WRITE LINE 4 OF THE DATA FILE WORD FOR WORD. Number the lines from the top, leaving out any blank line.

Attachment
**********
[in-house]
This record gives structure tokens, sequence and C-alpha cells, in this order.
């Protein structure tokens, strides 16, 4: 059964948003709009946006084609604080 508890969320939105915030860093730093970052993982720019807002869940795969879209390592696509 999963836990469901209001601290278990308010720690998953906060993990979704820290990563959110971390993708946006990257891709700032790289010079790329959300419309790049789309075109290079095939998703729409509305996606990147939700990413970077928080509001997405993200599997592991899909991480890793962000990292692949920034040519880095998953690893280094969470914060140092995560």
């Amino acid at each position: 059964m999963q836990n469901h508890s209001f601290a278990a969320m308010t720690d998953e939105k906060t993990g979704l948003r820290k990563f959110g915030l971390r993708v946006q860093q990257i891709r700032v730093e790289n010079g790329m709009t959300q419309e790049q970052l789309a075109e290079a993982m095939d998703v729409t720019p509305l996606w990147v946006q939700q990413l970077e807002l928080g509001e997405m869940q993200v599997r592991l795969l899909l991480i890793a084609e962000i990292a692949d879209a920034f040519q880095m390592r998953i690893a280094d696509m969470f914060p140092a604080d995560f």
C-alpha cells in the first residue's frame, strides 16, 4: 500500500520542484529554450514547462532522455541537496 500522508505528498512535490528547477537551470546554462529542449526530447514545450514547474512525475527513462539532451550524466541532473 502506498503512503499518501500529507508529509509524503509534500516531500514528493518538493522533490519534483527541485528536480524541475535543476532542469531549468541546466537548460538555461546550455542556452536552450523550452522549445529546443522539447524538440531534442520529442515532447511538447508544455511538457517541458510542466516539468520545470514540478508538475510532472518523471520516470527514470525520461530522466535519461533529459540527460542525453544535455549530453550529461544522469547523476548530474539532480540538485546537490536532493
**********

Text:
């Amino acid at each position: 059964m999963q836990n469901h508890s209001f601290a278990a969320m308010t720690d998953e939105k906060t993990g979704l948003r820290k990563f959110g915030l971390r993708v946006q860093q990257i891709r700032v730093e790289n010079g790329m709009t959300q419309e790049q970052l789309a075109e290079a993982m095939d998703v729409t720019p509305l996606w990147v946006q939700q990413l970077e807002l928080g509001e997405m869940q993200v599997r592991l795969l899909l991480i890793a084609e962000i990292a692949d879209a920034f040519q880095m390592r998953i690893a280094d696509m969470f914060p140092a604080d995560f």